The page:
Deciphering the World of SAP S/4HANA
Update: I published this blog about a year ago after realizing that while lots of the people I was speaking to had started to think about S/4HANA, many of them didn’t have a clear view of the latest versions on offer. (I could count myself as one of that group before writing the piece, if I’m really honest.)
Judging by the number of views the page received over the next few months (to be clear: a lot) we can safely say plenty of people felt the same way.
But we’re talking about SAP’s product line-up here so naturally the good times didn’t last. (If a year is a long time in politics it seems to be a lifetime in SAP’s marketing!). The most recent round of announcements made my piece on SAP’s flagship product line-up inaccurate after less than twelve months, so it’s time for an update.
As with the first draft, this is intended as a high-level intro to the various S/4 options available today. It won’t tell you everything you need to know but hopefully it will help to give you a steer on where to start looking. Just please don’t blame me if you’re reading it in a few months and everything has changed again!
SAP doesn’t make it easy to stay up to date with what they call their products, the version numbers they give them and how long they will be supported for. New products are introduced fairly often these days, which would be hard enough to keep track of, but they also tend to rename existing ones on a regular basis. Sometimes what looks new isn’t at all, so I thought I’d summarize some of the interesting things I have deciphered recently.
SAP, HANA & Cloud
It was confusing enough when there were a bunch of different products with the words ‘SAP’, ‘HANA’ and ‘Cloud’ in their names, despite them being designed for quite different purposes. On the one hand you might say things have got better: there are now fewer products in that group. On the other, their respective new names don’t necessarily make it easier to tell what’s what. Here are some of the big cloud-related categories today:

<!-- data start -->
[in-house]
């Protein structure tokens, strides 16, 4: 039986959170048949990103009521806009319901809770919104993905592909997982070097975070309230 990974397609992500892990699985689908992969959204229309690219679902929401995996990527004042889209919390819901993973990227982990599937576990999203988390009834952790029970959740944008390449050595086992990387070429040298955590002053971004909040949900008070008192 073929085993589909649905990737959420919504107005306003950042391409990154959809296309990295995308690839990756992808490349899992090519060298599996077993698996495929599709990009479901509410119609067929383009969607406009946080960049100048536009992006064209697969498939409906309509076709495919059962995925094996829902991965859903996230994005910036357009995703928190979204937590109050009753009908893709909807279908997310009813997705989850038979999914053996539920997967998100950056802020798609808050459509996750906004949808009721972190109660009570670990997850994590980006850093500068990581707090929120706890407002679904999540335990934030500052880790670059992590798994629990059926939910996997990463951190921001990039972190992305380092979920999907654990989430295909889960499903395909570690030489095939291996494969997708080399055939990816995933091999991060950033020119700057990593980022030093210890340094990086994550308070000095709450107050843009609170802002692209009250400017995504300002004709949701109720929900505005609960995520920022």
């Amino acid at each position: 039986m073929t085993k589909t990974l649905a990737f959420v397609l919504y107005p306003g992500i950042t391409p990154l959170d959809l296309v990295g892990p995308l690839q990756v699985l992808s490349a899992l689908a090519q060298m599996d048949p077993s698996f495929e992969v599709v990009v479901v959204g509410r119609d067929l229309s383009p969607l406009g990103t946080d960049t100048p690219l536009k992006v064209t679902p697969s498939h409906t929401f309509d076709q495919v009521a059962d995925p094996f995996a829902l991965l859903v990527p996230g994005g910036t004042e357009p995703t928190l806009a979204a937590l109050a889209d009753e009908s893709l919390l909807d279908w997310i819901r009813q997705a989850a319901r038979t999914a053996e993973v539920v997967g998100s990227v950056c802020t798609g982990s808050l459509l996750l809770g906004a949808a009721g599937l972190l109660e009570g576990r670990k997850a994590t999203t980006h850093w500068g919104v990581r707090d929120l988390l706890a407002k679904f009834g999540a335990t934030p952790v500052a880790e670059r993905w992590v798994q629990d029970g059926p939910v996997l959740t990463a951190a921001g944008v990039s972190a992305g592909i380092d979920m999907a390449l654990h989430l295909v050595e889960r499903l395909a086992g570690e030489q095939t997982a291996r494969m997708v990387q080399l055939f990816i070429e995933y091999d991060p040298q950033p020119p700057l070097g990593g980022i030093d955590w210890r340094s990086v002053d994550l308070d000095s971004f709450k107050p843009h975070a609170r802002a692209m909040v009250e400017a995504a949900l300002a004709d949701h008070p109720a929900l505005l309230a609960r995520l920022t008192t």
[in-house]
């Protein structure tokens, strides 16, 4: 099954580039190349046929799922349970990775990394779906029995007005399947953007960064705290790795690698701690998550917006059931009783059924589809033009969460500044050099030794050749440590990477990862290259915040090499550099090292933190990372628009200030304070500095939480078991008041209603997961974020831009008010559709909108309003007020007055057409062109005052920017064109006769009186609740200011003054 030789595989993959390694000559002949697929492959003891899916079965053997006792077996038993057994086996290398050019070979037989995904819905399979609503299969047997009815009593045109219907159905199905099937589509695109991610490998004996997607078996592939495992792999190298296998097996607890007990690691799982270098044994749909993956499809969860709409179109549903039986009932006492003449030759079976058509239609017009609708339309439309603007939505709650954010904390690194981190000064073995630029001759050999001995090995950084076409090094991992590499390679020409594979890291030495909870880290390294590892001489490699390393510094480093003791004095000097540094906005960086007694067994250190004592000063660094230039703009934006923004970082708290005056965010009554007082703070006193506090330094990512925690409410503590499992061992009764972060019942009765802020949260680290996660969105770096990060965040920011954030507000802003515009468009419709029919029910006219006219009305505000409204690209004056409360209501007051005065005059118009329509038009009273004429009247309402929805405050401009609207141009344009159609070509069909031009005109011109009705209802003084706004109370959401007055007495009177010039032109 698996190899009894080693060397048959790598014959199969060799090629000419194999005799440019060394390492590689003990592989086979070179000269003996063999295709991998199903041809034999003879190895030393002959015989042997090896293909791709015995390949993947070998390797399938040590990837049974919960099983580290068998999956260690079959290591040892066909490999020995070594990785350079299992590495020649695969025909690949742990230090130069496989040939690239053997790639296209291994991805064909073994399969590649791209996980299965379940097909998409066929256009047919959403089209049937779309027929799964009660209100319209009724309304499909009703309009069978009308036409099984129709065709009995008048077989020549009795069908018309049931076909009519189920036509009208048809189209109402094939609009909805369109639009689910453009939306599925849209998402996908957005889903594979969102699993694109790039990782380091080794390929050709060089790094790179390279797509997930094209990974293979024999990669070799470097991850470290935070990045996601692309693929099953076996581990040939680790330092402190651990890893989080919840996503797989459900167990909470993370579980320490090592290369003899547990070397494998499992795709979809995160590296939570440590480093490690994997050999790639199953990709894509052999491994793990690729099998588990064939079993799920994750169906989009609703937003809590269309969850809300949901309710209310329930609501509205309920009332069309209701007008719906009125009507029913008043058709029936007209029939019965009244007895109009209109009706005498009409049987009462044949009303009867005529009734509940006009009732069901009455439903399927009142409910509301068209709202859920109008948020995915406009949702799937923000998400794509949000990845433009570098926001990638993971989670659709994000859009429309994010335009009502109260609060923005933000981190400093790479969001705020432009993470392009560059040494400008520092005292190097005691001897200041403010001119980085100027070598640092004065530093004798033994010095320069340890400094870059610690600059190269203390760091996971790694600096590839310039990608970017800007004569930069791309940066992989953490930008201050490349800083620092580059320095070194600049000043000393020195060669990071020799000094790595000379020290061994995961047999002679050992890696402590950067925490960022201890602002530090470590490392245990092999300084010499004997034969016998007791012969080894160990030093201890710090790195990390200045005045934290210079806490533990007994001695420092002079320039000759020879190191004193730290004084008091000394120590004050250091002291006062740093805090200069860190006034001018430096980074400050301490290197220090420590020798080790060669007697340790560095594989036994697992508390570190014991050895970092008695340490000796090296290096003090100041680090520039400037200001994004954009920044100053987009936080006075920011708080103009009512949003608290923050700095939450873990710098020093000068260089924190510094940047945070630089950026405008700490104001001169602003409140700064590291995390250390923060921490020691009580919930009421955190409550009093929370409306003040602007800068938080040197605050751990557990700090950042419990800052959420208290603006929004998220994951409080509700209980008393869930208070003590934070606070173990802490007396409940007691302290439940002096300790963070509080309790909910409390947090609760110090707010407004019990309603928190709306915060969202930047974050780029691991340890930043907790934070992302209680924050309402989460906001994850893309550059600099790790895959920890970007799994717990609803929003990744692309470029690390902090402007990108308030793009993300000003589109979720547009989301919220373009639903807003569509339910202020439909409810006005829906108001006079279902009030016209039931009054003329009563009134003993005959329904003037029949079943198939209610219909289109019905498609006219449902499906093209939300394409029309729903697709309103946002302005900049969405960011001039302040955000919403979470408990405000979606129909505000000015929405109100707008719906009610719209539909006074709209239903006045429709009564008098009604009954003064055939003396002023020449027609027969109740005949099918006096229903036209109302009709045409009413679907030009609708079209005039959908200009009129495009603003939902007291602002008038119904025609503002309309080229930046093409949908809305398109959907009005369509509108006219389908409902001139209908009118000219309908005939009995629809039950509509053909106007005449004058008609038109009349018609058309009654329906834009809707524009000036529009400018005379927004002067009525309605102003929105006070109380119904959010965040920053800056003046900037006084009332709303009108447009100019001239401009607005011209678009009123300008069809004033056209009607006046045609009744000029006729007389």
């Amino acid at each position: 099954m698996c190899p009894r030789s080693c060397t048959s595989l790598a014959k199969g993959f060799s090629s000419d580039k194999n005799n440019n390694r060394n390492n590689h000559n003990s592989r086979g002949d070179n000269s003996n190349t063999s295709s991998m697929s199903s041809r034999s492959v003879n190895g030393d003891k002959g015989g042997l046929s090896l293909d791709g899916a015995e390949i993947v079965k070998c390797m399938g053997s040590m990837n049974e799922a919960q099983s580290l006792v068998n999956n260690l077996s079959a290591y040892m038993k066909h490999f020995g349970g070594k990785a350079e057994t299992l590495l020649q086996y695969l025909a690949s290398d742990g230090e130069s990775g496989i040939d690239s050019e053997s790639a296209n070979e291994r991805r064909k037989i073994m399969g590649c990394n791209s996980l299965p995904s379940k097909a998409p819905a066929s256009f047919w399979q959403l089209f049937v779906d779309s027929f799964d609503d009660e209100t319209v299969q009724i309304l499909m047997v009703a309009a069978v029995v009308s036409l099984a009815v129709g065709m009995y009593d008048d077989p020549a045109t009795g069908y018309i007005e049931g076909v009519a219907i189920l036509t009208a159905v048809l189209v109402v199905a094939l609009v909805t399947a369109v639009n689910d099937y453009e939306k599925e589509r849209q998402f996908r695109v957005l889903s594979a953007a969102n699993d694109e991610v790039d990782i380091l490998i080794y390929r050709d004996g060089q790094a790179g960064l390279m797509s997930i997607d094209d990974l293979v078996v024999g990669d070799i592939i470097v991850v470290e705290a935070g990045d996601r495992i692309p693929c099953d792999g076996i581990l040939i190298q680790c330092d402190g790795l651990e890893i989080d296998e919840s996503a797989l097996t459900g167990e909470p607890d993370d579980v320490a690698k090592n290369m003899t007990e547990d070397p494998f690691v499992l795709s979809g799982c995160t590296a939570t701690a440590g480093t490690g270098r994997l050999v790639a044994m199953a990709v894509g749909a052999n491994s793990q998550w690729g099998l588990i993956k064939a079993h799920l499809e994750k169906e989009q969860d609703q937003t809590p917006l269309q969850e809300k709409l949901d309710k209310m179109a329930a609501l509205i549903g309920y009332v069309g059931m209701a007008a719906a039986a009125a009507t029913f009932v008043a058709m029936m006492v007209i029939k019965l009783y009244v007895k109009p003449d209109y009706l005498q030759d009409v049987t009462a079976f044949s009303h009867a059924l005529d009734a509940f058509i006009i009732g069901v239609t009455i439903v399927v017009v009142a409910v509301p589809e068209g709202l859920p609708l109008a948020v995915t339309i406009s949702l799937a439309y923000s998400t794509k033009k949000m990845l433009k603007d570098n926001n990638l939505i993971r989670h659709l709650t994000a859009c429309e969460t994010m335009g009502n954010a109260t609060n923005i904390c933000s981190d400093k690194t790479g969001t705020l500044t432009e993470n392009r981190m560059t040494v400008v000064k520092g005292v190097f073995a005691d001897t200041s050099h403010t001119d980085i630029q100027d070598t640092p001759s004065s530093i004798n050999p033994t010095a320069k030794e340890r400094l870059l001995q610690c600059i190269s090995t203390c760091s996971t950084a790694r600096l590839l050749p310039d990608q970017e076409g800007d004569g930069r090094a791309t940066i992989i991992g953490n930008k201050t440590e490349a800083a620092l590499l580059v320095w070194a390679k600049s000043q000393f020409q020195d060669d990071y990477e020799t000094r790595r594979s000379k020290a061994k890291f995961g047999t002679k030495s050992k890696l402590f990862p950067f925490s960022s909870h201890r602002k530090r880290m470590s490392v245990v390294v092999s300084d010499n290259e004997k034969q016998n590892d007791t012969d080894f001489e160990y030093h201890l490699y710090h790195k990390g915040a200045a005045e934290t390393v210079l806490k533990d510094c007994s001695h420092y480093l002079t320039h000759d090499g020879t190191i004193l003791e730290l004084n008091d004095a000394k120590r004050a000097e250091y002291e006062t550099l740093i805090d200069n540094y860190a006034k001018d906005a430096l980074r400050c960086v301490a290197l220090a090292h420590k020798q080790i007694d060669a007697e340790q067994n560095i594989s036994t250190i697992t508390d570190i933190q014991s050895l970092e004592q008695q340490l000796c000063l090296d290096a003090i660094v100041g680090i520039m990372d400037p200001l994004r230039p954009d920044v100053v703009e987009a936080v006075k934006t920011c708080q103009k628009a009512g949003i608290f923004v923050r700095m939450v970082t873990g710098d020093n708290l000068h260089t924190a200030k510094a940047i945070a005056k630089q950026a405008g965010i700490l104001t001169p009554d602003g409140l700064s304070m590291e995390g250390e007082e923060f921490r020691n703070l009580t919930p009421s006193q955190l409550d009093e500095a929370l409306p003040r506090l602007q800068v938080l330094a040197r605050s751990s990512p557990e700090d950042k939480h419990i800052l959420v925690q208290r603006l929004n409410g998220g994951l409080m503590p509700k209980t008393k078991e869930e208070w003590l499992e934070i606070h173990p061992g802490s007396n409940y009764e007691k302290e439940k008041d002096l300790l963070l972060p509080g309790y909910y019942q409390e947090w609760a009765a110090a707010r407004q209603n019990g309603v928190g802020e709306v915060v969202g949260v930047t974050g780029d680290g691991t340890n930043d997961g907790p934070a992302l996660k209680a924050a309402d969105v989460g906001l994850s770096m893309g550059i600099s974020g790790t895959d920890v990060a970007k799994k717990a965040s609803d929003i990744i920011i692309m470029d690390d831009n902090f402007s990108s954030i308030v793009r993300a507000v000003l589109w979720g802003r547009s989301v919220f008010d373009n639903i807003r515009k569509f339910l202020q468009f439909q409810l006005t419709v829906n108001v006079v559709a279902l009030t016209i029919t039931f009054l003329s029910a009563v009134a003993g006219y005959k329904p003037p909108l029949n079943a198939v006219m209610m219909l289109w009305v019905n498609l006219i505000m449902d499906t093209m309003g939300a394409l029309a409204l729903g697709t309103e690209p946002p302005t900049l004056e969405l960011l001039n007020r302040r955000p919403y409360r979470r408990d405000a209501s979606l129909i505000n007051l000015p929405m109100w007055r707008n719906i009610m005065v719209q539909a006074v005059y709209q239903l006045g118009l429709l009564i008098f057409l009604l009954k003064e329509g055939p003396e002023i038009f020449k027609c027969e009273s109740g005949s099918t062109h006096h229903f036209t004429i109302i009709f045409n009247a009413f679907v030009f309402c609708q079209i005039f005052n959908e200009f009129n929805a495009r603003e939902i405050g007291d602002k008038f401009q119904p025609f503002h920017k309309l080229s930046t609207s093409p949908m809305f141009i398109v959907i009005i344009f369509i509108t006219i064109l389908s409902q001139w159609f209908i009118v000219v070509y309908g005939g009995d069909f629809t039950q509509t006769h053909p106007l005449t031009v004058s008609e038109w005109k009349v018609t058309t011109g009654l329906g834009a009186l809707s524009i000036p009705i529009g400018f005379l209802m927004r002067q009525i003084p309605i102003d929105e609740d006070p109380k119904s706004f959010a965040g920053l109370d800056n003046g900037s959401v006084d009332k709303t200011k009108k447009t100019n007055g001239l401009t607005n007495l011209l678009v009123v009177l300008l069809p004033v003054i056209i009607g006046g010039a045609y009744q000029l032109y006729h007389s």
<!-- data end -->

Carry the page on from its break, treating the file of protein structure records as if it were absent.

OK, for anyone objecting to the first line in that table, I realize that HEC isn’t really an option that SAP want to sell you any more – see Which Edition of S/4HANA?, below – but it’s still on the SAP website, so I’ve included it here as an example of both Infrastructure as a Service (IaaS) and how difficult it can be to understand what’s current.
I should also note there are numerous other ‘cloudy’ SAP products available, from Sales Cloud to Marketing Cloud to Service Cloud, and so on, but I’m focusing on the ‘core’ technologies here.
So given that I’ve used that slightly unhelpful obsolete example to bring in the topic of ‘as a Service’, what do the entries in the ‘Type’ column actually mean?
XaaS – the common catch-all abbreviation for ‘as a Service’ products – includes a range of different categories including Software (SaaS), Platform (PaaS), Database (DBaaS) and Infrastructure (IaaS). If you read the table above carefully enough you’ll have seen that Transformation as a Service is even a category these days!
This handy summary from Gartner provides an overview of the difference between three of the most well-established XaaS categories: IaaS, PaaS and SaaS:
Which Edition of S/4HANA?
S/4HANA has been a pretty dynamic product since it was introduced and the product names have reflected that fact. Sometimes it feels like they change every couple of months or so. A number of changes were made following the introduction of RISE with SAP, so here’s how the high-level S/4HANA product names stand in July 2021:
- SAP S/4HANA On Premise – The “traditional” version of SAP S/4HANA software. Customize to your hearts content and run wherever you want. It could be hosted “On Premise” in your own data center, you might for your own Virtual Private Cloud (probably provided to you by your SI) or you could run it on one of the IaaS offerings designed for S/4HANA by hyperscalers like AWS, Microsoft and Google. You can even ask SAP to manage hosting and maintaining it for you (the equivalent of HEC, or the old S/4HANA Private Cloud option).